Medical doctor Lim Boon Hee wrote in Straits Times Forum today criticising the Ministry of Health (MOH) for making mistakes in relying only on viral load and serology test to allow an infected COVID-19 patient be discharged from hospital prematurely (‘Forum: Don’t rely on viral load and serology test alone‘, 23 Apr).
“It takes only one positive Covid-19 case to start another wave of community infections if we let our guard down,” Dr Lim cautioned.
“I am referring to the imported case who was probably reinfected in India, infectious on return to Singapore and released into the community as he was deemed to be no longer infectious. Unfortunately he was, and thus infected two others, starting a new cluster.”
“Any person with a positive PCR, or polymerase chain reaction, swab must be assumed to be infectious and immediately isolated”, Dr Lim added.
Dr Lim was referring to a 43 year-old Indian expat on Work Pass who arrived in Singapore from India on 2 Apr and was tested positive for COVID-19 on arrival. His serology test result also came back positive suggesting that it was an old infection (‘Expat from India discharged from hospital as recovered COVID case, who later goes on to infect 2 others‘).
The authorities then deemed that the Indian expat was a recovered case based on his high Ct value indicating a low viral load. They discharged him from the hospital on 6 Apr, as he was deemed to have been shedding only minute fragments of the virus RNA, which were no longer transmissible to others.
But 10 and 12 days later, his sister-in-law and her husband who are staying together with him, were infected. In fact, just yesterday (22 Apr), it was reported that his nephew, an 11 year-old Indian national on Student’s Pass also staying with them, is the latest victim. He is a student at Dimensions International College.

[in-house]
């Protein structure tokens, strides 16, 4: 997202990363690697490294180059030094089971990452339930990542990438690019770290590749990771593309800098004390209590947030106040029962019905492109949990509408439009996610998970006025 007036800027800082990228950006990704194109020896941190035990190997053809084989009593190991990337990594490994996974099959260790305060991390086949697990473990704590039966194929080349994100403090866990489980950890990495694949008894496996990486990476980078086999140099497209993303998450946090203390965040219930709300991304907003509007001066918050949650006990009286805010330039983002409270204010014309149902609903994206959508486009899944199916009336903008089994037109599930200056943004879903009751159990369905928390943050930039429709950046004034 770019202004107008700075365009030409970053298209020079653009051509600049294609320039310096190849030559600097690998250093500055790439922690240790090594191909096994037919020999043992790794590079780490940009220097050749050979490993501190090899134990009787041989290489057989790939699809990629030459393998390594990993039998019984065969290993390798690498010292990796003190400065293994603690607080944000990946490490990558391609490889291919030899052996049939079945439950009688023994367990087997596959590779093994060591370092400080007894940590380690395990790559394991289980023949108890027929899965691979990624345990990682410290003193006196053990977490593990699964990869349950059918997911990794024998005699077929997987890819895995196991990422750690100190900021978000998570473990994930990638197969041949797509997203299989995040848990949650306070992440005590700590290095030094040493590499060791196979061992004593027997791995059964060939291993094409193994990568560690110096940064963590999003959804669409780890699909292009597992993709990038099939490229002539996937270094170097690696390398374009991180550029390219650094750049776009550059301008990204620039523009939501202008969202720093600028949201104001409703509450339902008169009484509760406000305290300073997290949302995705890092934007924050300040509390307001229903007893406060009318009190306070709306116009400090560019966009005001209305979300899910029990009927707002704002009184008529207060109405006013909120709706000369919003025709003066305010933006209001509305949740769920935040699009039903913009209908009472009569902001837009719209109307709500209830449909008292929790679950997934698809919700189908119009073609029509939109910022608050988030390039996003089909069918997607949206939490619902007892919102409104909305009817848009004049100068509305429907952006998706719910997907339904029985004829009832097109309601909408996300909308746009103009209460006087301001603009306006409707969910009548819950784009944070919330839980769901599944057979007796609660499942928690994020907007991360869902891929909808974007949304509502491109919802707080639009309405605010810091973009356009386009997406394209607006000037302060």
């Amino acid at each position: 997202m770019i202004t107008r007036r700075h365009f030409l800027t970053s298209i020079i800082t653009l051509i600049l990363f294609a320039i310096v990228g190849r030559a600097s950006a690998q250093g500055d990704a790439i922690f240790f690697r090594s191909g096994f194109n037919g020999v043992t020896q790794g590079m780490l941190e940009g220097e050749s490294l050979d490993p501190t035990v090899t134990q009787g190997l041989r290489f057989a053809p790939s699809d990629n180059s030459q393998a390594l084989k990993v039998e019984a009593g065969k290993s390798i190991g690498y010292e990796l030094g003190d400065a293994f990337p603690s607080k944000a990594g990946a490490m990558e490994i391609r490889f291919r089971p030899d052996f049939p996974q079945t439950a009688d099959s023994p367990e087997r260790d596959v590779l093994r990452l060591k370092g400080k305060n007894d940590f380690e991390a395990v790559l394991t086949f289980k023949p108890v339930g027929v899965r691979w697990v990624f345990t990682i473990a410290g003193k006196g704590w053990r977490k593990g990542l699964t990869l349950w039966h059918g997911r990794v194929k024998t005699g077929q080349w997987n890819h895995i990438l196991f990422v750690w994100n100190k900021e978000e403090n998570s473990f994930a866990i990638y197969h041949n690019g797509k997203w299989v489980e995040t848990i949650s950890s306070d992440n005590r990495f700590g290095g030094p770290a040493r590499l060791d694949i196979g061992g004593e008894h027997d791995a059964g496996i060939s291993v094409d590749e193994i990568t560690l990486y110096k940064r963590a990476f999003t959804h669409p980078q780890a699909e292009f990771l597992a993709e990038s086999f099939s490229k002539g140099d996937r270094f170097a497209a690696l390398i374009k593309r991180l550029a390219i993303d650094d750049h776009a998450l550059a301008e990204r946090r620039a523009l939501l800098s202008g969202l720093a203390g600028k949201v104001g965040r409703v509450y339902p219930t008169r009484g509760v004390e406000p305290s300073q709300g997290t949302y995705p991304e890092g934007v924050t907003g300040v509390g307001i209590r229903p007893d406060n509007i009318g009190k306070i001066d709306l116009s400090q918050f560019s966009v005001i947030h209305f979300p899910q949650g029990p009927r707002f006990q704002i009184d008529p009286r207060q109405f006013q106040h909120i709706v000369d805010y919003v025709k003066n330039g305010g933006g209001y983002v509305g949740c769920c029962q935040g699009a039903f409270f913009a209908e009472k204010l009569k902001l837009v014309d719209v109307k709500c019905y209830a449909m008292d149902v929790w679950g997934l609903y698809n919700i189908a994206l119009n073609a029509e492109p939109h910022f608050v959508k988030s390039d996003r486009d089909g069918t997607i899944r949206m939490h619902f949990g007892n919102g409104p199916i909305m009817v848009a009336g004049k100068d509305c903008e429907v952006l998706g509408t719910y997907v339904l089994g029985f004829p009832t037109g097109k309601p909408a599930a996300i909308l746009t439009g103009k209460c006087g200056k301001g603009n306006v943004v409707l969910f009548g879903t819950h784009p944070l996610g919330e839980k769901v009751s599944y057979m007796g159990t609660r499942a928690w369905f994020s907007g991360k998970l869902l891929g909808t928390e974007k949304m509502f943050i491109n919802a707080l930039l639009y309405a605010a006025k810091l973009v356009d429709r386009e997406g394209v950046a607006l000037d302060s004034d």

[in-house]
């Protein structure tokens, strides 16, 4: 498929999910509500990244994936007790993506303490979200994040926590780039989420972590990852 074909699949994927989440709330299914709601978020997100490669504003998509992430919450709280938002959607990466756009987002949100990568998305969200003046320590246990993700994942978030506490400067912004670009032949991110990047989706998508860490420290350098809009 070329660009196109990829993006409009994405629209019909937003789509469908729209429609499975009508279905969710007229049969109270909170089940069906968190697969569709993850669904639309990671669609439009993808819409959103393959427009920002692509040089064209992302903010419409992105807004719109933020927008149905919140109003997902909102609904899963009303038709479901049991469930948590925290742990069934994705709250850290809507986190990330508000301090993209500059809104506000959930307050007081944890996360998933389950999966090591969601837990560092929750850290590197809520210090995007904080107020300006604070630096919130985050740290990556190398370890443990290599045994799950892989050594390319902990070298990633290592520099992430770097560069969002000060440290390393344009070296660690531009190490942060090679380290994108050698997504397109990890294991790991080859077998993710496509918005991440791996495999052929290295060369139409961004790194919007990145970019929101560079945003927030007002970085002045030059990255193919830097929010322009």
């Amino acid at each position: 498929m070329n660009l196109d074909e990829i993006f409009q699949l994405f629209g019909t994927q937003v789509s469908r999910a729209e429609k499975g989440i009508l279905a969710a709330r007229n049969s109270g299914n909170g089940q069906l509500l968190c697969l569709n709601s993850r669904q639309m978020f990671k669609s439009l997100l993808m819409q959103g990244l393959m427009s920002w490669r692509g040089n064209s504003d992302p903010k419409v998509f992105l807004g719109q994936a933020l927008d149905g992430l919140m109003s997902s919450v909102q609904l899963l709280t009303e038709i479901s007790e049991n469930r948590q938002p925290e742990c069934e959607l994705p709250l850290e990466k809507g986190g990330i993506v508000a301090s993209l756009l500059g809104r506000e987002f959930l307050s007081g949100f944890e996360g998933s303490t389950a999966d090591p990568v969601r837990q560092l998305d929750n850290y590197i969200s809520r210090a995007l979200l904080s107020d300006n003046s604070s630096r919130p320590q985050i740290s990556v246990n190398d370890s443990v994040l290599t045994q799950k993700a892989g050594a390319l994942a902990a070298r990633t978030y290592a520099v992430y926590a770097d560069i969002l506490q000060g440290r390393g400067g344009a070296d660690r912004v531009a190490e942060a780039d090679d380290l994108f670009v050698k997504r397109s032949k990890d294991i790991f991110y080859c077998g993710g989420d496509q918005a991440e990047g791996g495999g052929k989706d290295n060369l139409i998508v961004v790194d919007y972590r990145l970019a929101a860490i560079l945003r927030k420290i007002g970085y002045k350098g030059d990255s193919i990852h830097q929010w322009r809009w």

After his sister-in-law was tested positive, the Indian expat was re-tested which showed that his COVID-19 viral load has increased and that his Ct value was lower than that of his earlier test. This suggests that he was exposed to a new infection which boosted his antibody levels.
Later, MOH said that the Indian expat was “probably re-infected when he was in India, and had been infectious when he returned to Singapore”.
Dr Lim commented, “The doctors who deemed him as non-infectious were probably misled by two red herrings – the low viral load, and the positive serology test, which tests for antibodies to the virus. They probably concluded the very low viral load meant he was recovering from infection.”
“But a low viral load can equally mean an early acute infection before the virus replicates,” Dr Lim explained.
“In the current situation of multiple variants of the virus, positive serology, or having antibodies to the virus, just means the patient was infected before and does not rule out a new acute infection. It could very well still be a sub-acute case and the patient could still be infectious, as this case has shown.”
Dr Lim added that relying on the viral load and positive serology test to release imported Covid-19 patients is unwise. He advised that all tested positive for Covid-19 upon entering Singapore be treated as people with acute infection, and be quarantined appropriately until proven otherwise.
“We cannot afford to have another reinfected case starting a new wave of Covid-19 in our community,” he said.